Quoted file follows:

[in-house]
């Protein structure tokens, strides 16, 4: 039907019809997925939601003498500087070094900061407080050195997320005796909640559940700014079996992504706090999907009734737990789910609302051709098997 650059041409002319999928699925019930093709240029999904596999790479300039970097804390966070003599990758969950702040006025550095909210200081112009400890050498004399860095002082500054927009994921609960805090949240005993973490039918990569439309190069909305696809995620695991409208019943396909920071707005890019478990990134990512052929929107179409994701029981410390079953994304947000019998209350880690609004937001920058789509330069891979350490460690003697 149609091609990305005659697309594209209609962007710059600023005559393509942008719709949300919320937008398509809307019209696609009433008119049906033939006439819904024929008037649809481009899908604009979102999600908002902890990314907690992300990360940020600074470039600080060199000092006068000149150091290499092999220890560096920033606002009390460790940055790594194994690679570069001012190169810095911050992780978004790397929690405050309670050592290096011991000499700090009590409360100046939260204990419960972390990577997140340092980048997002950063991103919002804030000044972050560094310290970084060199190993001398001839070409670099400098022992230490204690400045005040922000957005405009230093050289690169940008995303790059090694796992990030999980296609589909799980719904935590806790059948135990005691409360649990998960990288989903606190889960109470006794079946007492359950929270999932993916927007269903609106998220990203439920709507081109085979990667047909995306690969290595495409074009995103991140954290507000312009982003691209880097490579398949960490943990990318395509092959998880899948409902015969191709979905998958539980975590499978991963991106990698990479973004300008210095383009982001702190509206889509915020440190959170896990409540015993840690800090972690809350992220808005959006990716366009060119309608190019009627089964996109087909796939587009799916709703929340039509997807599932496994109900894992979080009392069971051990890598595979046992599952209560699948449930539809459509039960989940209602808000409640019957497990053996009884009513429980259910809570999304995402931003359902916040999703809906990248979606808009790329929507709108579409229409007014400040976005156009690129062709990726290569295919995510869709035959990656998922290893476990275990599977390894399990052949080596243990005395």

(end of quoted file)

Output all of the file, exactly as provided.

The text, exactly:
[in-house]
């Protein structure tokens, strides 16, 4: 039907019809997925939601003498500087070094900061407080050195997320005796909640559940700014079996992504706090999907009734737990789910609302051709098997 650059041409002319999928699925019930093709240029999904596999790479300039970097804390966070003599990758969950702040006025550095909210200081112009400890050498004399860095002082500054927009994921609960805090949240005993973490039918990569439309190069909305696809995620695991409208019943396909920071707005890019478990990134990512052929929107179409994701029981410390079953994304947000019998209350880690609004937001920058789509330069891979350490460690003697 149609091609990305005659697309594209209609962007710059600023005559393509942008719709949300919320937008398509809307019209696609009433008119049906033939006439819904024929008037649809481009899908604009979102999600908002902890990314907690992300990360940020600074470039600080060199000092006068000149150091290499092999220890560096920033606002009390460790940055790594194994690679570069001012190169810095911050992780978004790397929690405050309670050592290096011991000499700090009590409360100046939260204990419960972390990577997140340092980048997002950063991103919002804030000044972050560094310290970084060199190993001398001839070409670099400098022992230490204690400045005040922000957005405009230093050289690169940008995303790059090694796992990030999980296609589909799980719904935590806790059948135990005691409360649990998960990288989903606190889960109470006794079946007492359950929270999932993916927007269903609106998220990203439920709507081109085979990667047909995306690969290595495409074009995103991140954290507000312009982003691209880097490579398949960490943990990318395509092959998880899948409902015969191709979905998958539980975590499978991963991106990698990479973004300008210095383009982001702190509206889509915020440190959170896990409540015993840690800090972690809350992220808005959006990716366009060119309608190019009627089964996109087909796939587009799916709703929340039509997807599932496994109900894992979080009392069971051990890598595979046992599952209560699948449930539809459509039960989940209602808000409640019957497990053996009884009513429980259910809570999304995402931003359902916040999703809906990248979606808009790329929507709108579409229409007014400040976005156009690129062709990726290569295919995510869709035959990656998922290893476990275990599977390894399990052949080596243990005395």